True to the name of its front company, Famous Fabrics delivers a creative, multisport twist on the memorabilia card concept by presenting an extremely limited product with seemingly countless unique themes and pairings.

With an overall production run of just 400 10-pack boxes, every one-card pack of Famous Fabrics includes a slabbed memorabilia or cut-signature card limited to either nine copies (Silver) or one copy (Gold).

Due out Feb. 24, Famous Fabrics incorporates legends from a bevy of sports, including baseball, basketball, football, hockey, boxing, golf, track and field, horse racing, soccer, swimming and more. Such a wide talent pool helps the product shine on poignant themed inserts such as  The Year, Rookie of the Year, MVP and Cityscapes. In addition, Famous Fabrics includes a veritable locker room full of memorabilia types, including jerseys, trunks, bats, skates, cleats, hats and gloves.

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Is there a right way to do sticker autographs? by Chris Olds

TRISTAR's new line of autographed Total Nonstop Action wrestling photos appears to use stickers. Does it make sense? Perhaps.

There’s no question that the sticker autograph is a sticking point for many a collector.

They often loathe them because they want something that someone held signed, because they want an autograph that can accentuate the image that it is affixed to, because they want a signature that is not cut off by the edge of a sticker that’s smaller than the item it’s affixed to.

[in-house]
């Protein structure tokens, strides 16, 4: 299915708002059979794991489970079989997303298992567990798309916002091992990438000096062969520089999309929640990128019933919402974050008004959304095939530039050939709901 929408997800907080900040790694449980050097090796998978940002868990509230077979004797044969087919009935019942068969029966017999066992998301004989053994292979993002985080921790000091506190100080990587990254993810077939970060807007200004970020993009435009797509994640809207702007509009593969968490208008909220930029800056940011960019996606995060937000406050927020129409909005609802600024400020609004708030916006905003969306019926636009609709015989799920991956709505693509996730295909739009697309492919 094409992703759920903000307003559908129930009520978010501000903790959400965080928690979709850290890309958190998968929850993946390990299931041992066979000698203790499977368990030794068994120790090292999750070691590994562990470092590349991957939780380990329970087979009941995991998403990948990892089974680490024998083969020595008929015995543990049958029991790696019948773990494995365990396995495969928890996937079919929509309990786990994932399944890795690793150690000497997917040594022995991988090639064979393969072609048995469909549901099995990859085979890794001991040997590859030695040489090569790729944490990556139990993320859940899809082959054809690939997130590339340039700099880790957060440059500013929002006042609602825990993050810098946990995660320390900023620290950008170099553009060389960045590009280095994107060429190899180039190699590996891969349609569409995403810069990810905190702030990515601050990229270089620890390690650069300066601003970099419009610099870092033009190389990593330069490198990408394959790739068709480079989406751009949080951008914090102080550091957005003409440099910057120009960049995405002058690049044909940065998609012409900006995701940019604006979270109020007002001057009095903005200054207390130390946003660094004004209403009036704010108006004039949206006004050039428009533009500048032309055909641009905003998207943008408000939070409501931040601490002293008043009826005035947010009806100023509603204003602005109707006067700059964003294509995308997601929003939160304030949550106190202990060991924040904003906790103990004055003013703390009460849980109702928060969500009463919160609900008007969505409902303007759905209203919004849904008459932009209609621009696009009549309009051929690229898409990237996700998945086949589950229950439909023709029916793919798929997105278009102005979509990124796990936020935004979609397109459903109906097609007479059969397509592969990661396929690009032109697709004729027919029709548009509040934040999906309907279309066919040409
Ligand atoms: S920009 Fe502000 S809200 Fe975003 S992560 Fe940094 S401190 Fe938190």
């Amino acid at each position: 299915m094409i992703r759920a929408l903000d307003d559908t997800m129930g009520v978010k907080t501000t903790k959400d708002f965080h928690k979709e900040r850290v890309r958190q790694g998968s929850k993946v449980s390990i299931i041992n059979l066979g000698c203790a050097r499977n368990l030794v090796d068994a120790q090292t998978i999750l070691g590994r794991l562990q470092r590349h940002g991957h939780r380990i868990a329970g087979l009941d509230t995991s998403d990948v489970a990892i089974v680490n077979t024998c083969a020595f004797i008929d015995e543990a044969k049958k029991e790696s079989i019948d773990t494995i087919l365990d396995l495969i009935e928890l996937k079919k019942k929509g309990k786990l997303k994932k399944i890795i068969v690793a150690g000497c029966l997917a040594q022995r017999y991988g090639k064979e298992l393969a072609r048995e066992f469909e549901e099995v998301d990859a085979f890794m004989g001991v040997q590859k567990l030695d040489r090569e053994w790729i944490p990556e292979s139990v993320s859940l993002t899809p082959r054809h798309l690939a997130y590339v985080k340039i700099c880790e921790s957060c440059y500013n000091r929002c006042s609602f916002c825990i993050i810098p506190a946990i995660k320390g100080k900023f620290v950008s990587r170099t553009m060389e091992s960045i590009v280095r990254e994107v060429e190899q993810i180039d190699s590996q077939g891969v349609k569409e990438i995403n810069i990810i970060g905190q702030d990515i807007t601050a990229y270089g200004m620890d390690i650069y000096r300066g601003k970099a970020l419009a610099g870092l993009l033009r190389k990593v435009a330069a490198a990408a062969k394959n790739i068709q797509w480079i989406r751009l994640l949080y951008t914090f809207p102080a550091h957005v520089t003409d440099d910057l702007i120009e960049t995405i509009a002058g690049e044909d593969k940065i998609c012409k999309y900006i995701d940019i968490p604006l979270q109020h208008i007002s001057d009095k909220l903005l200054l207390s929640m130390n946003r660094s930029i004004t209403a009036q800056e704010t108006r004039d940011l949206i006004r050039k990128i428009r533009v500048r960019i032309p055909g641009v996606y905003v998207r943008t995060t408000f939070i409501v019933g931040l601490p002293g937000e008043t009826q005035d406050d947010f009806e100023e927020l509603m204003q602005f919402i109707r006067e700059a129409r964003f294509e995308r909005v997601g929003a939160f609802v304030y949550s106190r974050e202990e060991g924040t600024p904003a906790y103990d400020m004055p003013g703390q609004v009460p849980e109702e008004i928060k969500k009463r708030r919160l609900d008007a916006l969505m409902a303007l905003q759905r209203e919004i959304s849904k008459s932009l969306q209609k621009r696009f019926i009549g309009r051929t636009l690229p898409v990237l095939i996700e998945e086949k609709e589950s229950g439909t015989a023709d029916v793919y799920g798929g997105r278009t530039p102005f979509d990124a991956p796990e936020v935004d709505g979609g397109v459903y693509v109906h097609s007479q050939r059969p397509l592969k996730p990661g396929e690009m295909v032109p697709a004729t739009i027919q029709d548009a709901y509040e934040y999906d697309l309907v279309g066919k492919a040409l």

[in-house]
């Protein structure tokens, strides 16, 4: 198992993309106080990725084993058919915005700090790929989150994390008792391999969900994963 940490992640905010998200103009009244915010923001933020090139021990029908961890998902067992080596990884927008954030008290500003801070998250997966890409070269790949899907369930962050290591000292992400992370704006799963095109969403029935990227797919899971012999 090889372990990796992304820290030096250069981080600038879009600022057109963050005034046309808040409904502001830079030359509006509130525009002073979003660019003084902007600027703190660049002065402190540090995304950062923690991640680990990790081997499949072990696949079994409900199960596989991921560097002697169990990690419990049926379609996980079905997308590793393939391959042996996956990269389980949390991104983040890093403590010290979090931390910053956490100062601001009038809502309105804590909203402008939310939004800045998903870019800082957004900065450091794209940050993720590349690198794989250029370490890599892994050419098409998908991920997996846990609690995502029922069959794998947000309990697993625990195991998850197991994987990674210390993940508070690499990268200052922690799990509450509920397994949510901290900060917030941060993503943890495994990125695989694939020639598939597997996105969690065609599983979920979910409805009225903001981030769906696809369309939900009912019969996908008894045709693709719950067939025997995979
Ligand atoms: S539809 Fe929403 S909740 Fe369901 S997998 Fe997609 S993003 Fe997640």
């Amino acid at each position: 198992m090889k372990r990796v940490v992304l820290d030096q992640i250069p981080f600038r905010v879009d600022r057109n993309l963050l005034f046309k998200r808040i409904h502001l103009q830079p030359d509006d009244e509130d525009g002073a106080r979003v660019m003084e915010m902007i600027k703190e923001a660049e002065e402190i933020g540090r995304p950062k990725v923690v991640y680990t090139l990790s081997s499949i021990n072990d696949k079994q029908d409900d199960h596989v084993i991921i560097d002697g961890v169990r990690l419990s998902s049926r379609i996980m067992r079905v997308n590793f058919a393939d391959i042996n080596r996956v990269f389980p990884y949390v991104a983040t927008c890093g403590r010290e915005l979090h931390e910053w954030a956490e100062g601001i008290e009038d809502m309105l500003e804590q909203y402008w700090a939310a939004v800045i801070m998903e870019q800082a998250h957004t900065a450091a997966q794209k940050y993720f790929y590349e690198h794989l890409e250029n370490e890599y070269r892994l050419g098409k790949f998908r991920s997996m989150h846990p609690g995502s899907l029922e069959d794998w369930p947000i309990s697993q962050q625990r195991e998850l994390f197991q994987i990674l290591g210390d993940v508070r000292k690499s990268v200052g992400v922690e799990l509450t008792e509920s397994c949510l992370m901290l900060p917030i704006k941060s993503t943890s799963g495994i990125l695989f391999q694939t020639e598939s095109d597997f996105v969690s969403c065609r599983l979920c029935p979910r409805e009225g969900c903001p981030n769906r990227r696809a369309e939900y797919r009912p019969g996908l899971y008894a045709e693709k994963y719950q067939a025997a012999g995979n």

But collectors also don’t want to wait on redemption cards — an inevitable byproduct of on-card signatures. But collectors also don’t want to receive cards with dinged corners, either. (This just in, many athletes don’t treasure corners on their cards as much as you do … ) This, in turn, has spawned the letter patch autographs, the manufactured logo autographs, the Sweet Spot autographs and so on …

There are advantages for companies to get stickers (and non-card items) signed — primarily pertaining to the issues above — but it’s also one of asset management. What does a company do when there are cards left over after redemptions are fulfilled (something that also costs money)? They’ve cost the company something — yet aren’t necessarily usable in a future product.

Stickers or other types of autographs on the other hand can be used later down the line if a lineup changes or a deadline is missed or if redemptions go unfulfilled — something that saves the company money, which is more important than ever as a shrinking industry continues to weather a poor economy in a world where costs for autographs aren’t shrinking. (Even though they probably should be.) Every company uses them — and it’s become en vogue to tout when they aren’t, likely when it’s time to move some products.

So, we have to ask — is there a right way to do sticker autographs?

Read more after the jump.